When the majority of the world’s nations went into lockdowns and curbed international travel more than a year ago, few could have accurately predicted that most of these restrictions would still be in place more than a year later.
Whilst international travel continues to stall and stutter as a result of the pandemic, domestic travel has entered somewhat of a resurgence, with news emerging this week that hotel occupancy levels have hit new pandemic highs. Here’s a look at the hotel situation in the US, and why this may be the case.
Hotel Occupancy Rates Soar – The Figures
The global pandemic has wreaked havoc on all facets of the travel and tourism industry, with travelers either unable or simply unwilling to travel over the past year due to the risk of contracting the coronavirus. The effects on the hotel industry are clear; in April of last year – the month following a spate of stay at home orders by various states – saw occupancy levels drop to 24.5%, which has so far been the lowest occupancy rate of the pandemic, and the lowest of any month in the past ten years.
However, the situation has markedly improved. According to the CEO of Wyndham Group, Geoff Ballotti, the last two weeks have been seen occupancy levels at their highest since the pandemic began. “These last two weeks … have been the highest two weeks of occupancy in our industry since last March and to see occupancy levels now back to 85% of where they were in 2019, is impressive,” Ballotti said in an interview with CNBC. Wyndham Group consists of a series of well-known hotel chains, such as Ramada, Days Inn, AmericInn, Super 8 and Hawthorn Suites. Ballotti also gave his backing to the idea of vaccine passports, saying that a uniform digital health credential could make travel both easier and safer.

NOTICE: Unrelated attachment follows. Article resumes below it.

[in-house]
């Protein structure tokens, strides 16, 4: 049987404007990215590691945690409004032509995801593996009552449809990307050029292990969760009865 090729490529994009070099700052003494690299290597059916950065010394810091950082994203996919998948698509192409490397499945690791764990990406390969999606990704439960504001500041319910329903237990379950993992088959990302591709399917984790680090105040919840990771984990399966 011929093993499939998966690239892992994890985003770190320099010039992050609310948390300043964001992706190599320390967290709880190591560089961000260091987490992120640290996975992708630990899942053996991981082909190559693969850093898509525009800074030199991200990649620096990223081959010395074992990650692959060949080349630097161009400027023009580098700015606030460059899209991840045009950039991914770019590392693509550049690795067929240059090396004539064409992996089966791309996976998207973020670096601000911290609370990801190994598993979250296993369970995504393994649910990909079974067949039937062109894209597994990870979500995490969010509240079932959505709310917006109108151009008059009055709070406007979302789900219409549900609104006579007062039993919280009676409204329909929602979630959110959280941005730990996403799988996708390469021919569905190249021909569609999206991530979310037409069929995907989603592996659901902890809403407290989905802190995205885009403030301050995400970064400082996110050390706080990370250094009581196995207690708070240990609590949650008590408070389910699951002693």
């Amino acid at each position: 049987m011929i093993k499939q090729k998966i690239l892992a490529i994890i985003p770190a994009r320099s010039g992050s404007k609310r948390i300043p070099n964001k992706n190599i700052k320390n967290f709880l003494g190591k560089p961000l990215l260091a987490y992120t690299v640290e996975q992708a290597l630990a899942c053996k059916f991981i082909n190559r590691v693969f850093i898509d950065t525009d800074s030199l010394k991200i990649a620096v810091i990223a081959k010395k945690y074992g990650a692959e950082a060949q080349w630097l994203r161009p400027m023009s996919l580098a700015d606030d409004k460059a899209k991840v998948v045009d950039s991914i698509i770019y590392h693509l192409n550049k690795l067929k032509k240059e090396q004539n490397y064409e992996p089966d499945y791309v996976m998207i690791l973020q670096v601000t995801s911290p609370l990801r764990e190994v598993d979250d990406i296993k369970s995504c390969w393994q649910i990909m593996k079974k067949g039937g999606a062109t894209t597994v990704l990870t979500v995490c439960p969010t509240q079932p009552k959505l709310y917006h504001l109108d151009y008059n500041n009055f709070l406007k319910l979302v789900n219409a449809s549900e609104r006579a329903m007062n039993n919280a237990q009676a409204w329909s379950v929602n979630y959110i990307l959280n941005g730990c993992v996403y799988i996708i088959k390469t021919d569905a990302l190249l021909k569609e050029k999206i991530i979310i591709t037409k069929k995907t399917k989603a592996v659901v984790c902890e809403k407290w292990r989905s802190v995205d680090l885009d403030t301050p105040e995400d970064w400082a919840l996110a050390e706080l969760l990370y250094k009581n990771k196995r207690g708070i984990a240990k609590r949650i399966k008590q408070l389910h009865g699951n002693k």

March 2019 saw occupancy rates at 68.4%, whilst the same month in 2020 saw that figure drop to 39.4%. According to the analytics company STR, the week ending March 27th 2021 saw the occupancy figure in hotels rise to 57.9%, a significant improvement from the previous year’s performance. But why is this happening?
Why Are People Traveling Once More?
The year on year rise of March’s hotel occupancy rates shows that Americans are finally feeling more confident to travel once more. This is further backed up by the fact that March has also been responsible the busiest day of travel of the pandemic so far.
Several factors could be at play when it comes to determining the sudden boom in travel. Firstly, the Covid-19 situation in the US has improved dramatically since the start of the year; the current 7-day rolling average across the nation stands at 65,574 which, whilst still too high for some to justify traveling, is much lower than the 200,000 or daily cases that the start of the year saw. With fewer cases and less of a perceived threat, Americans are feeling confident and safer to travel once more.
Secondly, the role of the vaccination drive can’t be understated. According to the CDC, more than 15% of the population of the US have been vaccinated, giving millions the confidence and freedom to travel without worry and fear despite the CDC’s recommendations that they should stay home.
Finally, the affordability and availability of travel may have proved a temptation too far. With several airlines adding more and more routes and slashing their prices, lockdown-fatigued travelers are packing their bags and opting for a change of scenery.
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This article originally appeared on TravelOffPath.com